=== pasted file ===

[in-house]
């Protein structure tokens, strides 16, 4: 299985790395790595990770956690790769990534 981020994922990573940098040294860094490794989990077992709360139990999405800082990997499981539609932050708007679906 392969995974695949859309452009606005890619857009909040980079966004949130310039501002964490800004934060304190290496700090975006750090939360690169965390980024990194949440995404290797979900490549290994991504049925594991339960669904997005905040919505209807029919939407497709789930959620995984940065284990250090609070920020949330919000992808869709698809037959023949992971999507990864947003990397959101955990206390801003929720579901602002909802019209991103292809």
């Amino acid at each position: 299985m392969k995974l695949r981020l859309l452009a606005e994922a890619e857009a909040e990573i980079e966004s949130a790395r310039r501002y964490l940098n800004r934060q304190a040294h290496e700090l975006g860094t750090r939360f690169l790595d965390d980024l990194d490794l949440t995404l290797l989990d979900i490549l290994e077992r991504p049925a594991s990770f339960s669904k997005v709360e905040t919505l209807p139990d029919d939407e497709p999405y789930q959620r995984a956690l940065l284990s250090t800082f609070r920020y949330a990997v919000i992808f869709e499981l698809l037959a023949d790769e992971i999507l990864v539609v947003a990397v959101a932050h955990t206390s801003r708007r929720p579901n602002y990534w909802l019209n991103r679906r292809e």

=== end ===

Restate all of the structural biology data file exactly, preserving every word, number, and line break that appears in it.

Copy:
[in-house]
């Protein structure tokens, strides 16, 4: 299985790395790595990770956690790769990534 981020994922990573940098040294860094490794989990077992709360139990999405800082990997499981539609932050708007679906 392969995974695949859309452009606005890619857009909040980079966004949130310039501002964490800004934060304190290496700090975006750090939360690169965390980024990194949440995404290797979900490549290994991504049925594991339960669904997005905040919505209807029919939407497709789930959620995984940065284990250090609070920020949330919000992808869709698809037959023949992971999507990864947003990397959101955990206390801003929720579901602002909802019209991103292809």
């Amino acid at each position: 299985m392969k995974l695949r981020l859309l452009a606005e994922a890619e857009a909040e990573i980079e966004s949130a790395r310039r501002y964490l940098n800004r934060q304190a040294h290496e700090l975006g860094t750090r939360f690169l790595d965390d980024l990194d490794l949440t995404l290797l989990d979900i490549l290994e077992r991504p049925a594991s990770f339960s669904k997005v709360e905040t919505l209807p139990d029919d939407e497709p999405y789930q959620r995984a956690l940065l284990s250090t800082f609070r920020y949330a990997v919000i992808f869709e499981l698809l037959a023949d790769e992971i999507l990864v539609v947003a990397v959101a932050h955990t206390s801003r708007r929720p579901n602002y990534w909802l019209n991103r679906r292809e």